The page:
There are many unanswered questions regarding the origin and life of Theophilus Norwood (b. ~1700), ancestor of a large progeny whose American roots appear to trace back to Virginia through North and South Carolina. Perhaps the most thorough summary of research now available was produced by William Cecil Bauer in a series of monographs.Mr. Bauer, retired president of South Central Bell, spent a great deal of time and other resources during his later years in researching what he termed, "The South Carolina Norwood Tradition."He passed away in Mississippi in 2007.
In much of this work, Bauer attempted to provide evidence supporting the common family verbal tradition which links the "Theophilus line" to the Gloucestershire Norwoods through William (Imm.) who came to the Virginia colony in the mid-17th C. The culmination of Bauer's thesis was his Volume 6, completed in 1996. A copy of this document is available in .pdf format at http://www.nwi.net/~enorwood/SouthCarolinaTraditionVolume6.pdfhttp://www.nwi.net/~enorwood/SouthCarolinaTraditionVolume6.pdf.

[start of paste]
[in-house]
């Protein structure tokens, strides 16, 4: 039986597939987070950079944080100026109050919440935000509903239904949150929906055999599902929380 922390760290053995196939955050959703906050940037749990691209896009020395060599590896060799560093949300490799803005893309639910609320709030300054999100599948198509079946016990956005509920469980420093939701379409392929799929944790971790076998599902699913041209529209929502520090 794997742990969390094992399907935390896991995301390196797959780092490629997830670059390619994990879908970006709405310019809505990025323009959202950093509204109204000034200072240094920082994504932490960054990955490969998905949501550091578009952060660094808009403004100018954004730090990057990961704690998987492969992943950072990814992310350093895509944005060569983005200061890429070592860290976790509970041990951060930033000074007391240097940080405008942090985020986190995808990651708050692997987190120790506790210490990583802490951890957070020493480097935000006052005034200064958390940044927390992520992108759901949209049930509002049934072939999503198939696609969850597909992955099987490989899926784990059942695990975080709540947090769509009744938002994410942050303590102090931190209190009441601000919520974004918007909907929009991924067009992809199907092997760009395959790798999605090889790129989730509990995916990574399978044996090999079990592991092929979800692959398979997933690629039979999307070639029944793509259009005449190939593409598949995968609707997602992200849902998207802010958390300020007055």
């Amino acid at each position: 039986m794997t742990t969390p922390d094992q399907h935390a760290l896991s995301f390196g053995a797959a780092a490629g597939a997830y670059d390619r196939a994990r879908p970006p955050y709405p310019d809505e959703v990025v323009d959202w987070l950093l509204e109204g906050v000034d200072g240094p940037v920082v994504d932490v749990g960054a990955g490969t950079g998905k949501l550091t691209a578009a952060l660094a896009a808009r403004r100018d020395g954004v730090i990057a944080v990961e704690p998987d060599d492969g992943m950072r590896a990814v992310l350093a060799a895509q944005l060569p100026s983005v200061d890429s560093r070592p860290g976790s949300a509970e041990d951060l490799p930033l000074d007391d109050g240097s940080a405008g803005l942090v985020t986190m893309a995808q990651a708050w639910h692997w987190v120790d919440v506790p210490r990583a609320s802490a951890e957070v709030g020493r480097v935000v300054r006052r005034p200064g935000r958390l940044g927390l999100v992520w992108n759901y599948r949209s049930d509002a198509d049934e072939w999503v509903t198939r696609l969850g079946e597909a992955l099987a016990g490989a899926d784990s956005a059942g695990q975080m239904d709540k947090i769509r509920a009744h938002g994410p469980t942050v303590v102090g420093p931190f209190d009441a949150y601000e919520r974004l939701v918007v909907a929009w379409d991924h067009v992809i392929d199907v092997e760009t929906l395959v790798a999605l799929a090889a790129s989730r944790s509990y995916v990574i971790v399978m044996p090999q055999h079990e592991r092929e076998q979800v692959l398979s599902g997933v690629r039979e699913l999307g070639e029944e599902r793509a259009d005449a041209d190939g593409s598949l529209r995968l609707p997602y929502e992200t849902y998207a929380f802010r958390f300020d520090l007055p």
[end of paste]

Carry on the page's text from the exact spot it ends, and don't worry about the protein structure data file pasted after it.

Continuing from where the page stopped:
Mr. Bauer also wrote a Volume 7 (1997) which develops the theory that Theophilus might have immigrated from Ireland.This notion was based upon a church record showing that a "Theophilus Norewood" was christened in Clones, County Monaghan, Ireland in 1698.Unfortunately there is little or no evidence that this individual ever came to the Americn colonies.Also, the circumstantial link of "implied proof" which Bauer uses to develop this theory (which is largely attributed to my great-grandfather, Richard Smith Norwood) is highly suspect for several reasons, in my opinion.Bauer's "Irish" Volume 7 is also available at http://www.nwi.net/~enorwood/IrishConnectionVolume7.pdhttp://www.nwi.net/~enorwood/IrishConnectionVolume7.pd
Bauer is thorough and aggresive in presenting both facts and conclusions.Although not entirely conclusive, these documents provide the most complete summary of proofs currently available regarding Theophilus Norwood.